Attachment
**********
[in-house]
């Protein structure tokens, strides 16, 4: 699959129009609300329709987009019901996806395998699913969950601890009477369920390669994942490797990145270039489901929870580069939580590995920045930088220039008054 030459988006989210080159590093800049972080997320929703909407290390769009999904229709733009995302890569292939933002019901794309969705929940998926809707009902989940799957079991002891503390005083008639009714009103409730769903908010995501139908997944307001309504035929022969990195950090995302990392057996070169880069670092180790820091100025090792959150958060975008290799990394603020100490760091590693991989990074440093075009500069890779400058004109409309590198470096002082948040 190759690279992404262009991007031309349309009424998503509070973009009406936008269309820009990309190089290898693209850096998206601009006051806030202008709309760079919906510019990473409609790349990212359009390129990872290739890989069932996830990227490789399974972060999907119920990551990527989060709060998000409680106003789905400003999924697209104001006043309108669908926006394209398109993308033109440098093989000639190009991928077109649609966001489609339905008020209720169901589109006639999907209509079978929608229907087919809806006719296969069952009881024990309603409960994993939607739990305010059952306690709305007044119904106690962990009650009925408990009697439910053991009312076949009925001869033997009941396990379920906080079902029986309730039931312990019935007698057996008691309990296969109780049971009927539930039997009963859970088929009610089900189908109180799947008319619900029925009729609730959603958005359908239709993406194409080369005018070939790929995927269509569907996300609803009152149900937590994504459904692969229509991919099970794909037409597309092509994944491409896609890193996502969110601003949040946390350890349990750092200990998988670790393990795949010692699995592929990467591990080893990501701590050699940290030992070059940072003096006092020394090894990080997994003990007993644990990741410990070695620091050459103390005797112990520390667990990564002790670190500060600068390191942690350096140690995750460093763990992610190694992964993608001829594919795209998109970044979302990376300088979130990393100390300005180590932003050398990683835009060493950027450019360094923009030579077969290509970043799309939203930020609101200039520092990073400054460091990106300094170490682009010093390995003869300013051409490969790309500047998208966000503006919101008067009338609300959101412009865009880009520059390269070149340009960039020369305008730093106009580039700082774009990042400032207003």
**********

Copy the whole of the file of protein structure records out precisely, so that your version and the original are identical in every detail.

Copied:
[in-house]
């Protein structure tokens, strides 16, 4: 699959129009609300329709987009019901996806395998699913969950601890009477369920390669994942490797990145270039489901929870580069939580590995920045930088220039008054 030459988006989210080159590093800049972080997320929703909407290390769009999904229709733009995302890569292939933002019901794309969705929940998926809707009902989940799957079991002891503390005083008639009714009103409730769903908010995501139908997944307001309504035929022969990195950090995302990392057996070169880069670092180790820091100025090792959150958060975008290799990394603020100490760091590693991989990074440093075009500069890779400058004109409309590198470096002082948040 190759690279992404262009991007031309349309009424998503509070973009009406936008269309820009990309190089290898693209850096998206601009006051806030202008709309760079919906510019990473409609790349990212359009390129990872290739890989069932996830990227490789399974972060999907119920990551990527989060709060998000409680106003789905400003999924697209104001006043309108669908926006394209398109993308033109440098093989000639190009991928077109649609966001489609339905008020209720169901589109006639999907209509079978929608229907087919809806006719296969069952009881024990309603409960994993939607739990305010059952306690709305007044119904106690962990009650009925408990009697439910053991009312076949009925001869033997009941396990379920906080079902029986309730039931312990019935007698057996008691309990296969109780049971009927539930039997009963859970088929009610089900189908109180799947008319619900029925009729609730959603958005359908239709993406194409080369005018070939790929995927269509569907996300609803009152149900937590994504459904692969229509991919099970794909037409597309092509994944491409896609890193996502969110601003949040946390350890349990750092200990998988670790393990795949010692699995592929990467591990080893990501701590050699940290030992070059940072003096006092020394090894990080997994003990007993644990990741410990070695620091050459103390005797112990520390667990990564002790670190500060600068390191942690350096140690995750460093763990992610190694992964993608001829594919795209998109970044979302990376300088979130990393100390300005180590932003050398990683835009060493950027450019360094923009030579077969290509970043799309939203930020609101200039520092990073400054460091990106300094170490682009010093390995003869300013051409490969790309500047998208966000503006919101008067009338609300959101412009865009880009520059390269070149340009960039020369305008730093106009580039700082774009990042400032207003």